Lead bullion from dezincing or debismuthizing reacts with caustic soda and niter to remove lead oxide, calcium, and magnesium before final casting. A slag forms which is removed and recycled to the blast furnace or disposed. The final refined lead is reheated and cast into ingots or pigs, which are cooled by direct contact with water. The cooling water becomes contaminated with particulate lead, as as lead oxides, and can be recycled for use in slag granulation or treated. Treatment may include liming to precipitate solids. Hydrometallurgical Beneficiation of Lead Ore

Researchers at the former U.S. Bureau of Mines developed bench-scale alternative processes for producing lead. These techniques consist of hydrometallurgical methods. The U.S. Bureau of Mines developed a laboratory-scale method that combines oxidative and to recover lead metal and elemental sulfur from lead sulfide (PbS) concentrates. Lead sulfide concentrates are leached with fluosilicic acid (H2SiF6), using peroxide (H2O2) and lead dioxide as oxidants. After filtration to separate the lead fluosilicate (PbSiF6) leach solution and the sulfur-containing residue, the PbSiF6 are electrowon to produce lead metal and H2SiF6. The H2SiF6 are recycled to the leaching step and sulfur was recovered from the leach residue by solvent extraction.

Lead and Zinc 6-8 Energy and Environmental Profile of the U.S. Mining Industry

Since H2O2 proved to be an expensive oxidant, the Bureau of Mines researchers developed and tested a pressure leaching method for lead sulfide concentrates that utilizes gas (O2) in place of H2O2. This method also utilizes H2SiF6 as the leach solution and electrowinning to recover lead metal. The researchers conducted several experiments such as varying O2 pressure, catalysts, temperature, acid concentration and time. Lead metal with 99.96 percent purity was recovered by electrowinning from as-leached solution. Lead metal with at least 99.99 percent purity was recovered by electrowinning from leach solutions purified using either of two chemical methods. Finally, elemental sulfur was recovered from the leach residue by solvent extraction, and methods were developed to recover other valuable metals (e.g., Ag, Zn, and Cu) from the final residue.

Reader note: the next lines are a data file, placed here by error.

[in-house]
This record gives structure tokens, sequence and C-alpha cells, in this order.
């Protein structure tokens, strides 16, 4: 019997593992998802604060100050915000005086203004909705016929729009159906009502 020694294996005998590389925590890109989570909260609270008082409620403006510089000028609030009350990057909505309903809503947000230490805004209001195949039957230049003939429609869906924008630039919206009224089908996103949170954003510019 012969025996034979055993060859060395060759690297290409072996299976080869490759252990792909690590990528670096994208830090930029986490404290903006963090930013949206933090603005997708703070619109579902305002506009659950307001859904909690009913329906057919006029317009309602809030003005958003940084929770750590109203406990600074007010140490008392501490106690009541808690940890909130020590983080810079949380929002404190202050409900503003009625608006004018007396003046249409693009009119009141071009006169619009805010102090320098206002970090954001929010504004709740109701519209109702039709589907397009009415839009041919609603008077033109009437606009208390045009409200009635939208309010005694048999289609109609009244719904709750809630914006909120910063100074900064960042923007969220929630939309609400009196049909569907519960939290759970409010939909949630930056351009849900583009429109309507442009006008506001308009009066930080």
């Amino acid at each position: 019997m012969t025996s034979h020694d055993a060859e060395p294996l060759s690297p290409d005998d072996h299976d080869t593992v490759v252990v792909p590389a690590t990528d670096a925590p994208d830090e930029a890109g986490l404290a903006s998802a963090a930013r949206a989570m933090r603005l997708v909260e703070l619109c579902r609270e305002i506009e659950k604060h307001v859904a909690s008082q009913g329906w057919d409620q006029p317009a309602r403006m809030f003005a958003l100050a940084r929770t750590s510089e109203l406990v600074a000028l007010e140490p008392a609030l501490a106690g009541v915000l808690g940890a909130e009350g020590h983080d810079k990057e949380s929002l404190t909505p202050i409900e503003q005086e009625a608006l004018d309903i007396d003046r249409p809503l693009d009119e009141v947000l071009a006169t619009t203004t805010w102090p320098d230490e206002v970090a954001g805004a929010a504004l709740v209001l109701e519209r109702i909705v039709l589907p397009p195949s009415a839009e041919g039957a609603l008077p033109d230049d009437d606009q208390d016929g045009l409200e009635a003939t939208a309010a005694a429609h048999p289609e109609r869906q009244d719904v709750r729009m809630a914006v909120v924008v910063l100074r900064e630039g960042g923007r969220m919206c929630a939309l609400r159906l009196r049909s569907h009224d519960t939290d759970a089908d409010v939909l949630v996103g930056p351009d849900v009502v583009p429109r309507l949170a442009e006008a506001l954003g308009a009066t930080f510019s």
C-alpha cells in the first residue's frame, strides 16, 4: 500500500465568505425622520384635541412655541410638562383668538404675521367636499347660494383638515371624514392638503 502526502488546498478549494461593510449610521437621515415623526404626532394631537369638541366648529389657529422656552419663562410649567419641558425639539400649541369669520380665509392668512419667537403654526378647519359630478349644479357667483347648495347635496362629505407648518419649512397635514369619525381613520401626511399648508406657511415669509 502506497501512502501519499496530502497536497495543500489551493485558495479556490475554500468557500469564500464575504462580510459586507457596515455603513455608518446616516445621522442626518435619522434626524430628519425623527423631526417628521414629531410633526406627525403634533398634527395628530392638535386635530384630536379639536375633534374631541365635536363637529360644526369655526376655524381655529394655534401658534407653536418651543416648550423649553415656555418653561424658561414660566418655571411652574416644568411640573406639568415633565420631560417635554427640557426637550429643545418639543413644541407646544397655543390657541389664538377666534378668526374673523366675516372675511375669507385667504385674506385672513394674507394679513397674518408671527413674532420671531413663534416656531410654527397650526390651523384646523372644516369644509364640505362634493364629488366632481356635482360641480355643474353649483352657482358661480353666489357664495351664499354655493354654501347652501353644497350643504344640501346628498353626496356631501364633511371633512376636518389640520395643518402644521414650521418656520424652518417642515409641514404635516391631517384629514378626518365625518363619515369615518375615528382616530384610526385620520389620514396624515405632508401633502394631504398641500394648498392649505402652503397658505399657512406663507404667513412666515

The Bureau of Mines also conducted research on the leaching of mixed lead-zinc sulfide concentrates, followed by electrowinning to produce lead metal. Lead-zinc sulfide concentrates were leached with H2SiF6 using either H2O2 or pure oxygen (O2) as an oxidant. Lead was selectively leached and zinc remained in the solid residue. All experiments were performed on a bench-scale level.

The researchers conducted leaching experiments at both atmospheric pressure and increased pressures. At atmospheric pressure and at 95oC, 85 percent of the lead was leached from the concentrate, and 87 percent of the zinc remained in the residue. Using pressure leaching, 78 percent of the lead was recovered from the concentrate while 80 percent remained in the residue. After filtering the leach residue, the researchers recovered pure lead metal by electrowinning from a purified PbSiF6 produced from the leach solution. The electrowinning step produced H2SiF6 that could be recycled to the leaching stage. In addition, once lead was removed, the original leach solution could also be recycled to the leaching stage. No information was available on whether these hydrometallurgical methods developed by the Bureau of Mines have been expanded to a pilot-scale or demonstration-scale process.